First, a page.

I don’t charge nearly as much as most editors because I like to help out writers who can’t always afford editing services. It can be really hard to get started, so I like to tailor my prices according to a person’s budget. I do everything online, as the majority of my clients live far away from me. For details on my services, readers are welcome to visit my editing website: http://www.rosesophia.webs.com/

Have you done any marketing for your book so far?
My book launch was very successful. Thirty-two people showed up, they had a lot of questions, and I sold almost thirty copies. There has been a lot of positive responses to my book, and once the book hits Amazon, there should be numerous reviews going up. I am also trying to get into some book stores in my area. I am currently living in Palm Beach, Florida, so I am shooting for Books-A-Million and maybe some smaller non-franchise bookstores. If things go well, I hope to attract more people to future signings and events. I also have an author website, an author group on Facebook under “Rosa Sophia” and I have been interviewed a couple of times. You can visit my author site at http://www.rosewrites.webs.com/.

How did you get on with your book signing? Was it easy to set up? Do you do your own marketing?
It was great! It was very easy to set up. Conveniently, the book launch took place at the North Palm Beach Library, where I work. Because the publisher is very small and only a year old, I will have to do a lot of marketing on my own.

You also did a “book talk”, can you explain?
I read an excerpt of Taking 1960 and then opened the floor for questions. I was surprised at how many people had questions for me, ranging from the publishing process to how I started writing in the first place.

Who is your publisher, and do you have an agent?
My publisher is Dreamz-Work Productions, LLC, and they can be found at http://www.dreamz-work.com./ I do have an agent; he is a fellow writer for Dreamz-Work and does a lot for the company itself as far as marketing and pitching ideas to the owner. He is the author of Honoring the Sacred Earth: A Path to Spiritual Awakening and his book can be found on the Dreamz-Work website as well.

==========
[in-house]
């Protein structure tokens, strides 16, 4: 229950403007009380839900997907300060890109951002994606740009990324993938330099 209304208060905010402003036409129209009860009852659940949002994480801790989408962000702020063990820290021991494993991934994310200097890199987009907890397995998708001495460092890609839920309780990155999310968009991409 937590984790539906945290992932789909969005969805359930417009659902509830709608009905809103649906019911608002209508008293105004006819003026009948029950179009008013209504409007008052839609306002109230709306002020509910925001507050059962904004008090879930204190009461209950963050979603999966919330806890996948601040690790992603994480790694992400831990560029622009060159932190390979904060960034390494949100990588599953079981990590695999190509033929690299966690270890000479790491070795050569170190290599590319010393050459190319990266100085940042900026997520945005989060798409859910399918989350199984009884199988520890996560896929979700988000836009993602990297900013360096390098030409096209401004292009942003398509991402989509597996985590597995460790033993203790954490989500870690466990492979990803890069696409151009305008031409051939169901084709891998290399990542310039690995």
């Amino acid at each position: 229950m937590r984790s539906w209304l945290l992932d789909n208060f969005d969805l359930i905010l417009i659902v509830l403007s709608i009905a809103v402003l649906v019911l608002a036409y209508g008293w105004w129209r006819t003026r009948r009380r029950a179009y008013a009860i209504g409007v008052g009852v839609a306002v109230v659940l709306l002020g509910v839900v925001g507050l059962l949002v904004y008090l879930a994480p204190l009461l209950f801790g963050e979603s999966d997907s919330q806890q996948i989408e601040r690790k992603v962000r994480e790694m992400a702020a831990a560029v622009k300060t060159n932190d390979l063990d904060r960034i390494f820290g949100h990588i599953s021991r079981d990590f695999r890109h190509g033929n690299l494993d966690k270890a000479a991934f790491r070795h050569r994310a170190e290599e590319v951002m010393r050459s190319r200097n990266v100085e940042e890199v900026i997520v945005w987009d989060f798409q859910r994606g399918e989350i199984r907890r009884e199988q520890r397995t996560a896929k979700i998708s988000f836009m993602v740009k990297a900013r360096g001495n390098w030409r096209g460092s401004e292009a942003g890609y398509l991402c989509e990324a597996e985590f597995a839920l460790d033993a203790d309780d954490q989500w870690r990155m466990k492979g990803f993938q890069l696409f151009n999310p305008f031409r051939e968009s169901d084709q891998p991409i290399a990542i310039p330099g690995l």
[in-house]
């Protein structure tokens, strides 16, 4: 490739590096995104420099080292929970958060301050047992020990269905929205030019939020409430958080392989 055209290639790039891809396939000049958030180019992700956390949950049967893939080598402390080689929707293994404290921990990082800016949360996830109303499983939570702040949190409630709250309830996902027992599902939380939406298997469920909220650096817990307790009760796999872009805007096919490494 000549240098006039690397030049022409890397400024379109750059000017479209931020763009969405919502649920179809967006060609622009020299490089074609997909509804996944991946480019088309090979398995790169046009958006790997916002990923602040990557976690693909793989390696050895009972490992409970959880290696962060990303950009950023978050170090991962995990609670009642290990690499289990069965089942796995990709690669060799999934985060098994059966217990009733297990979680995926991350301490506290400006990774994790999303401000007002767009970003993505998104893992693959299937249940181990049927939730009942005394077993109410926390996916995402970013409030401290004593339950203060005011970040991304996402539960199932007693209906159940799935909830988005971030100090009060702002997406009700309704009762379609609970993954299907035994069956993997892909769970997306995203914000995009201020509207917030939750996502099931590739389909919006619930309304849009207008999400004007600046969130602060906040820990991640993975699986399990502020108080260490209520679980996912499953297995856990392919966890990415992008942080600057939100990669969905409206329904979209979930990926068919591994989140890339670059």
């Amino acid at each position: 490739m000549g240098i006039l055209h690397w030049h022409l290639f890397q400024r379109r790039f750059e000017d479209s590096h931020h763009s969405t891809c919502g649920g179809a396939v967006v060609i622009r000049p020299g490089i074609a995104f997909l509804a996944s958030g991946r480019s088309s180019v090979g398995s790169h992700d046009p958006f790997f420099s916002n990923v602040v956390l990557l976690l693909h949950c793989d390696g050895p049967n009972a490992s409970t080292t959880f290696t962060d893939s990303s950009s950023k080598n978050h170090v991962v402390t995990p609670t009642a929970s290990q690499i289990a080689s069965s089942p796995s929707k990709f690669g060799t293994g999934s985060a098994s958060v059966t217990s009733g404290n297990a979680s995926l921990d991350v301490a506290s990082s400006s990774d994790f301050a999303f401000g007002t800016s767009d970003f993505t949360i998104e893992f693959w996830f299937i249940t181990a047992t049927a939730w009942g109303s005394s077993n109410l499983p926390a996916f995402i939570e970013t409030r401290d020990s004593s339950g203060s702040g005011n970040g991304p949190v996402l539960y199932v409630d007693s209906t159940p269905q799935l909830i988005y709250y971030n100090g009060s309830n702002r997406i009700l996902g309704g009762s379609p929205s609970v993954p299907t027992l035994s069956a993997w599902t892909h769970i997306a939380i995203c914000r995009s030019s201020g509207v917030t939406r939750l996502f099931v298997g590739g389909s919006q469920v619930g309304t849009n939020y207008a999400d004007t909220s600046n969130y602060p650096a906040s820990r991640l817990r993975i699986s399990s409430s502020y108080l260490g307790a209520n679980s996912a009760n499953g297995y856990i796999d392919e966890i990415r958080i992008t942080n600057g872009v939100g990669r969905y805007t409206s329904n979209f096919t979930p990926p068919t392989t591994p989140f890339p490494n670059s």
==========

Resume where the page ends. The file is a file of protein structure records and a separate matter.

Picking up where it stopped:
Have you had any feedback from readers?
Readers have told me that they “can’t put it down” and that it is a “page-turner.” The first person to read Taking 1960 excitedly told me that she loved it, and that the house featured in the story is a character all on its own. The integration of Katherine’s family homestead as a character happened unintentionally as I allowed the book to “write itself.” So far, reader response has been extremely positive. I can’t wait to read the reviews once it hits Amazon!

Anything else we should know about your book?
Only that I plan to make it as available as possible in the very near future. Dreamz-Work is a very small publisher, and I hope that through some increasingly intense marketing, I can continue to expose Taking 1960 to as wide an audience as possible, while at the same time helping my publisher. When I wrote Taking 1960, I fully intended to publish it traditionally, because I felt it was meant to be. I hope that the messages I convey in the story reach as many people as possible. It’s my baby, and I want to share it with the world!

Visit Rosa’s writing blog: http://www.lily-scarlet.xanga.com/

Excerpt from Taking 1960

An envelope addressed to Katherine Maslin stood out amongst the pile of bills. It is a notice from an attorney… the rights to her grandparents’ farmhouse and adjacent property.

She believes that a change will rid her of the strange dreams she’s been having, wherein an oddly familiar woman visits her, begging for her help. But when Kat realizes that the woman in her dream is her dead grandmother, she begins to have doubts about moving to the farm.

Rumors and nightmarish tales fill her mind, stories of the five men who lost their lives in the late 1950s to a heartless murderer. A man had been convicted, but was he the one the police had been looking for, or had he been framed?

Kat is thrown backwards through time on a journey to discover a terrible truth. The ghost of her grandmother is always one step ahead of her, leading the way. But will she find the real killer before he finds her?

Taking 1960 is also available through Amazon and Barnes and Noble’s website.
To learn more about Rosa, you can visit: http://www.rosewrites.webs.com/

by
Ami Blackwelder
America 2060
Three Lovers. Two Species. One Way to Survive